Summary: Hope is the basis of spiritual formation. It transforms us, drawing us closer to Christ so that others may be drawn to him.

They still tell the story at William and Mary College of daffy, magnificent President Ewell. For a century and a half, this prestigious Virginia school had been a leader among American universities. Then came the Civil War. In the hard days of reconstruction that followed, William and Mary went bankrupt. Soon it had a deserted campus, decaying buildings, and no students. As with so many Southern schools after that tragic war, everyone wrote it off as dead.

Everyone, except its president; he had given his best years to advancing the liberal arts through that school. He refused to give up now. So, every morning, President Ewell went to the deserted campus, climbed the tower of its main building, and rang the bells, calling the school to class. He behaved as though the school was still there.

People thought he was crazy. Nevertheless, every day for seven years, President Ewell rang the bells at William and Mary, in defiance of the despair and hopelessness that would destroy everything he held valuable. Eventually and miraculously, it worked. Others caught his vision. Students, teachers, and money returned. Today, America's second oldest university thrives again, because of the hope of a single man.

[Hope is the basis of spiritual formation. It transforms us, drawing us closer to Christ so that others may be drawn to him.]


1. The readings for the fifth Sunday of Lent weave a tapestry of significance as well as any in the lectionary. The central theme is the message of hope.

A. Ezekiel’s vision promises hope for Israel in a time of despair;

B. The psalmist declares the solace he finds in the Lord of Hope,

C. Paul reminds his friends in Rome of the glory that awaits them at the resurrection, and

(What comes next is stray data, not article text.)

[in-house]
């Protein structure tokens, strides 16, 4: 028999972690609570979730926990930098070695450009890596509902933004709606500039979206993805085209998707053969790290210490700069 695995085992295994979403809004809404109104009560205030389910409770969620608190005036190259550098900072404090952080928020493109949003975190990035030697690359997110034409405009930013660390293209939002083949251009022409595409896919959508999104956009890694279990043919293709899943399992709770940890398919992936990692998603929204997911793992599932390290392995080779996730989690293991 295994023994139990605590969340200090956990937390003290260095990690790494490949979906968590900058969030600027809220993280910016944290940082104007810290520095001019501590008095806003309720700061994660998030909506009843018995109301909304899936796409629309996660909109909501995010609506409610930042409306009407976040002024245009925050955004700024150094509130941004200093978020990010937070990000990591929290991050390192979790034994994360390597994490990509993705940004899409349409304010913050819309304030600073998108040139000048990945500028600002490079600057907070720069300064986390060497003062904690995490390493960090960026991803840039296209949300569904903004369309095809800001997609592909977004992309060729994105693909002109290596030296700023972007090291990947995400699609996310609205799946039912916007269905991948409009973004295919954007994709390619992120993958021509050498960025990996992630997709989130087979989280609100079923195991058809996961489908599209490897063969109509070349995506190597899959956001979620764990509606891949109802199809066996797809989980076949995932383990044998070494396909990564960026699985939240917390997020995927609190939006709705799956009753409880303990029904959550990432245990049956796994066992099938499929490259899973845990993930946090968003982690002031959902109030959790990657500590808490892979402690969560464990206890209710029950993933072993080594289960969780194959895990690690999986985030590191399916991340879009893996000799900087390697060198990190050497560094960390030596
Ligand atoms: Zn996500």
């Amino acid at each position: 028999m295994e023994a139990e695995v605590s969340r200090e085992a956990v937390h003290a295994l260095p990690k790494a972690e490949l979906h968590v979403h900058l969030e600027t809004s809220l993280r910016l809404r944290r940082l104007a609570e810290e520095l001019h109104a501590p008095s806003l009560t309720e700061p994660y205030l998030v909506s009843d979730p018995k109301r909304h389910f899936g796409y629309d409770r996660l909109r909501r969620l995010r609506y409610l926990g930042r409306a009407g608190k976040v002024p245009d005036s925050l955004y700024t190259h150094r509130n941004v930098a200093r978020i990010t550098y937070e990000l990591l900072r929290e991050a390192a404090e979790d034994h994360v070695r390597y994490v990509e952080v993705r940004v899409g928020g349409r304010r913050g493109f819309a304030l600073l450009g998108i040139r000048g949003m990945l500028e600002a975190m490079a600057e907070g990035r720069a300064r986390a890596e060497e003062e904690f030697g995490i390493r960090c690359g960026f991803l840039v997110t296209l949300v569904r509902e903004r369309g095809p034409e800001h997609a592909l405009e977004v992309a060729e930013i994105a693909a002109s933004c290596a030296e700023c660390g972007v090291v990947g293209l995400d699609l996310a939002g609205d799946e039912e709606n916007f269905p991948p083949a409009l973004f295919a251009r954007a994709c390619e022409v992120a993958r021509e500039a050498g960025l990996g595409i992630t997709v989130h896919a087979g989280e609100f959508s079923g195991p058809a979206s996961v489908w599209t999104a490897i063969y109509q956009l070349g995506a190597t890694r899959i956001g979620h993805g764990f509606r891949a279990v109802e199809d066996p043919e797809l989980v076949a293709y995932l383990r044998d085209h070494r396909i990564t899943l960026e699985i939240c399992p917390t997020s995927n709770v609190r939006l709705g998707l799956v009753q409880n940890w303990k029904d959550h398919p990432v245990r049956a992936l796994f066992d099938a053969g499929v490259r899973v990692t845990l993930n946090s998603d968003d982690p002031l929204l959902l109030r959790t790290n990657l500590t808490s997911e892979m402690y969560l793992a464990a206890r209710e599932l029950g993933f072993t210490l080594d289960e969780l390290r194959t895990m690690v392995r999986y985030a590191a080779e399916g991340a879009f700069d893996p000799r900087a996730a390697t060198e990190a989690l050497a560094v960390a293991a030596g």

D. John the evangelist tells the story of Lazarus, among the most powerful stories of hope in NT.

2. The story is one of despair, depression and sadness—abruptly altered by Jesus. Today we consider the new life given to Lazarus, and see the hope given to family and friends by Jesus’ act of grace. OYBT John 11.


1. A man named Lazarus, a friend of Jesus, is gravely ill. Word of his imminent demise reaches Jesus, and, after a two-day wait (6), he departs for Bethany to see his friend. Don’t get ahead of me.

2. His disciples remind him (8) that he narrowly escaped being stoned the last time he was in that region, but he leaves anyway, and they follow.

3. When they arrive, Jesus learns Lazarus is already dead, and in the tomb for four days (17).

A. His sisters Martha and Mary, also friends of Jesus, mourn with friends—suggesting that if Jesus had been there, Lazarus would still be alive.

B. Amid their mourning, Jesus tells the sisters “Your brother will rise again” (23). Thinking he refers to the final resurrection of the dead, they take little comfort until he asks, “Where have you laid him?” (34)

4. They arrive at the tomb. Jesus asks them to roll the stone away. In her hopelessness Martha argues, “Lord, by this time there will be an odor, for he has been dead four days.

A. Jesus insists that if they believe, they will see the glory of God revealed. He then thanks God for hearing him, and calls out in a loud voice, “Lazarus, come forth!”

B. Lazarus comes forth. Jesus tells them to “take off the grave clothes and let him go.”

III. THE PURPOSE OF THIS STORY (not found in the synoptic gospels)

1. John has much to say about new life in his gospel. One might say it is a central theme, which makes the account of Lazarus a powerful and logical entry in the gospel.

A. It is the climax of Jesus’ public ministry as far as John is concerned. From this point, he enters the account of the passion (suffering) of Christ.

B. John wants us to understand that Jesus gives new life, and the hope of those who follow him is life both abundant and everlasting.

[Hope is the basis of spiritual formation. It transforms us, drawing us closer to Christ so that others may be drawn to him.]


1. Jesus’ timing incites our hope

A. Why does Jesus wait two days before leaving for Bethany? John wants us to see Jesus motivated not by external pressure (obligation), but rather a desire to do God’s will.

B. Leon Morris suggests a Jewish belief that the soul stays near the grave for three days, hoping to return to the body. On the fourth day, it sees decomposition setting in and leaves it. Morris says that by waiting, all would know that the only hope for Lazarus was divine power.

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